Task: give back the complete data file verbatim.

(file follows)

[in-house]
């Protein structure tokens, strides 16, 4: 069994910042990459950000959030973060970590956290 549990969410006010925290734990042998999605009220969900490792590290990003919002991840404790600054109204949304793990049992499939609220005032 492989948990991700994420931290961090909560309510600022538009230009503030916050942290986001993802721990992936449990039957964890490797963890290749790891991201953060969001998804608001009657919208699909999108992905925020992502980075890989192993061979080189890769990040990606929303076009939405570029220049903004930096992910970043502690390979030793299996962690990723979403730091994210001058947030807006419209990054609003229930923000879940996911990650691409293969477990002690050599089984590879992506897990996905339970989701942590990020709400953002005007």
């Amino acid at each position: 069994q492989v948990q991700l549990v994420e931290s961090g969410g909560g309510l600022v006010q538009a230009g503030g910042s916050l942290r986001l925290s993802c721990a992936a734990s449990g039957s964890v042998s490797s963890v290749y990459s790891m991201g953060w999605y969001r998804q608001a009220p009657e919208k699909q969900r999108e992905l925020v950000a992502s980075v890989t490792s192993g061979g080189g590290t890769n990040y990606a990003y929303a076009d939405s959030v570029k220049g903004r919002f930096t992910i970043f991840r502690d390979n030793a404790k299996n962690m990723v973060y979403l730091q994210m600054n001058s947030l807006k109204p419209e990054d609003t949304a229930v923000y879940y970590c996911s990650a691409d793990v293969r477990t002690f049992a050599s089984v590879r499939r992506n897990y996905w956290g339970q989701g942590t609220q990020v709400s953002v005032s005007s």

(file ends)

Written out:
[in-house]
């Protein structure tokens, strides 16, 4: 069994910042990459950000959030973060970590956290 549990969410006010925290734990042998999605009220969900490792590290990003919002991840404790600054109204949304793990049992499939609220005032 492989948990991700994420931290961090909560309510600022538009230009503030916050942290986001993802721990992936449990039957964890490797963890290749790891991201953060969001998804608001009657919208699909999108992905925020992502980075890989192993061979080189890769990040990606929303076009939405570029220049903004930096992910970043502690390979030793299996962690990723979403730091994210001058947030807006419209990054609003229930923000879940996911990650691409293969477990002690050599089984590879992506897990996905339970989701942590990020709400953002005007």
């Amino acid at each position: 069994q492989v948990q991700l549990v994420e931290s961090g969410g909560g309510l600022v006010q538009a230009g503030g910042s916050l942290r986001l925290s993802c721990a992936a734990s449990g039957s964890v042998s490797s963890v290749y990459s790891m991201g953060w999605y969001r998804q608001a009220p009657e919208k699909q969900r999108e992905l925020v950000a992502s980075v890989t490792s192993g061979g080189g590290t890769n990040y990606a990003y929303a076009d939405s959030v570029k220049g903004r919002f930096t992910i970043f991840r502690d390979n030793a404790k299996n962690m990723v973060y979403l730091q994210m600054n001058s947030l807006k109204p419209e990054d609003t949304a229930v923000y879940y970590c996911s990650a691409d793990v293969r477990t002690f049992a050599s089984v590879r499939r992506n897990y996905w956290g339970q989701g942590t609220q990020v709400s953002v005032s005007s």